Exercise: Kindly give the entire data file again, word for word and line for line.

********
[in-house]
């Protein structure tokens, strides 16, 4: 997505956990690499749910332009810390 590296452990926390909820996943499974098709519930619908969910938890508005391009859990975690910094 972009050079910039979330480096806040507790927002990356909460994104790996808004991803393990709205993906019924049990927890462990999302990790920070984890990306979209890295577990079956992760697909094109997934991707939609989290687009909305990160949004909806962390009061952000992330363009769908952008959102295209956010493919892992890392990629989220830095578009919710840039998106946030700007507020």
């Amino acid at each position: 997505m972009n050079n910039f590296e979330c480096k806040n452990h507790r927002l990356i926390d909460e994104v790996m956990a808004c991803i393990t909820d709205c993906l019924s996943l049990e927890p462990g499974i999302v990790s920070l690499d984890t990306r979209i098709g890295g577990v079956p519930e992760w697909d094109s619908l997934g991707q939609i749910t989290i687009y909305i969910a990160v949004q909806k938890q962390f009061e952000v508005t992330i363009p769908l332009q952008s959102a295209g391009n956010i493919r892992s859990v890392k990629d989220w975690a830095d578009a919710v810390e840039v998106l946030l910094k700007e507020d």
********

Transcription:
[in-house]
């Protein structure tokens, strides 16, 4: 997505956990690499749910332009810390 590296452990926390909820996943499974098709519930619908969910938890508005391009859990975690910094 972009050079910039979330480096806040507790927002990356909460994104790996808004991803393990709205993906019924049990927890462990999302990790920070984890990306979209890295577990079956992760697909094109997934991707939609989290687009909305990160949004909806962390009061952000992330363009769908952008959102295209956010493919892992890392990629989220830095578009919710840039998106946030700007507020």
């Amino acid at each position: 997505m972009n050079n910039f590296e979330c480096k806040n452990h507790r927002l990356i926390d909460e994104v790996m956990a808004c991803i393990t909820d709205c993906l019924s996943l049990e927890p462990g499974i999302v990790s920070l690499d984890t990306r979209i098709g890295g577990v079956p519930e992760w697909d094109s619908l997934g991707q939609i749910t989290i687009y909305i969910a990160v949004q909806k938890q962390f009061e952000v508005t992330i363009p769908l332009q952008s959102a295209g391009n956010i493919r892992s859990v890392k990629d989220w975690a830095d578009a919710v810390e840039v998106l946030l910094k700007e507020d």